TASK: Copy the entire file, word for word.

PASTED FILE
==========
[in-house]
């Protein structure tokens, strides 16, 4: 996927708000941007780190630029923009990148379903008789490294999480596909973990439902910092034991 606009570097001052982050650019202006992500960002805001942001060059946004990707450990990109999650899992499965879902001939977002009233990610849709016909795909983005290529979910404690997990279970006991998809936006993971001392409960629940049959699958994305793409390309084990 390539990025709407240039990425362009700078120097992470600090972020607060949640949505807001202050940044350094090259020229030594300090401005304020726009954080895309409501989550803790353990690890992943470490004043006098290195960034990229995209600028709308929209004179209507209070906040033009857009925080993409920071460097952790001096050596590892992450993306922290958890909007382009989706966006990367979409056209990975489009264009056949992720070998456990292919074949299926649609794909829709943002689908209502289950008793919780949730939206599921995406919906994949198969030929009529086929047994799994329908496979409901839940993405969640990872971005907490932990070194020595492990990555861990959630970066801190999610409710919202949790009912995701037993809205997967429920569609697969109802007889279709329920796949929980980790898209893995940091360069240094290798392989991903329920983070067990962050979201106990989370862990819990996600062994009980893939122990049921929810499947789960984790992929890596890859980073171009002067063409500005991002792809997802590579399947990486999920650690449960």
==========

[in-house]
């Protein structure tokens, strides 16, 4: 996927708000941007780190630029923009990148379903008789490294999480596909973990439902910092034991 606009570097001052982050650019202006992500960002805001942001060059946004990707450990990109999650899992499965879902001939977002009233990610849709016909795909983005290529979910404690997990279970006991998809936006993971001392409960629940049959699958994305793409390309084990 390539990025709407240039990425362009700078120097992470600090972020607060949640949505807001202050940044350094090259020229030594300090401005304020726009954080895309409501989550803790353990690890992943470490004043006098290195960034990229995209600028709308929209004179209507209070906040033009857009925080993409920071460097952790001096050596590892992450993306922290958890909007382009989706966006990367979409056209990975489009264009056949992720070998456990292919074949299926649609794909829709943002689908209502289950008793919780949730939206599921995406919906994949198969030929009529086929047994799994329908496979409901839940993405969640990872971005907490932990070194020595492990990555861990959630970066801190999610409710919202949790009912995701037993809205997967429920569609697969109802007889279709329920796949929980980790898209893995940091360069240094290798392989991903329920983070067990962050979201106990989370862990819990996600062994009980893939122990049921929810499947789960984790992929890596890859980073171009002067063409500005991002792809997802590579399947990486999920650690449960």